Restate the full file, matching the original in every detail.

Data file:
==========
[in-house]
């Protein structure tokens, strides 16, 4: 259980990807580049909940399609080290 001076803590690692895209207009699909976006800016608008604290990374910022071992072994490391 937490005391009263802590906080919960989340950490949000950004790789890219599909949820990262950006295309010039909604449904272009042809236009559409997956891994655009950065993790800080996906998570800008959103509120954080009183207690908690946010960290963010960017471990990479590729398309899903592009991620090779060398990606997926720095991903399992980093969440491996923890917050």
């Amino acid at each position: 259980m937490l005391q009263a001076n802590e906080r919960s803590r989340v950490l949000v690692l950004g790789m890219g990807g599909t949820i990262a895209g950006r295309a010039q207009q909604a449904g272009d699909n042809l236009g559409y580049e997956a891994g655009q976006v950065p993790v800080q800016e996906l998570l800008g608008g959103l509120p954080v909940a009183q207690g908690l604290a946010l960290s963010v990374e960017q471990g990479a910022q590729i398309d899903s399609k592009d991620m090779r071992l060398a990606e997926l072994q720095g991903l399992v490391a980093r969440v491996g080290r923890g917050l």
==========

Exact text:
[in-house]
């Protein structure tokens, strides 16, 4: 259980990807580049909940399609080290 001076803590690692895209207009699909976006800016608008604290990374910022071992072994490391 937490005391009263802590906080919960989340950490949000950004790789890219599909949820990262950006295309010039909604449904272009042809236009559409997956891994655009950065993790800080996906998570800008959103509120954080009183207690908690946010960290963010960017471990990479590729398309899903592009991620090779060398990606997926720095991903399992980093969440491996923890917050």
């Amino acid at each position: 259980m937490l005391q009263a001076n802590e906080r919960s803590r989340v950490l949000v690692l950004g790789m890219g990807g599909t949820i990262a895209g950006r295309a010039q207009q909604a449904g272009d699909n042809l236009g559409y580049e997956a891994g655009q976006v950065p993790v800080q800016e996906l998570l800008g608008g959103l509120p954080v909940a009183q207690g908690l604290a946010l960290s963010v990374e960017q471990g990479a910022q590729i398309d899903s399609k592009d991620m090779r071992l060398a990606e997926l072994q720095g991903l399992v490391a980093r969440v491996g080290r923890g917050l």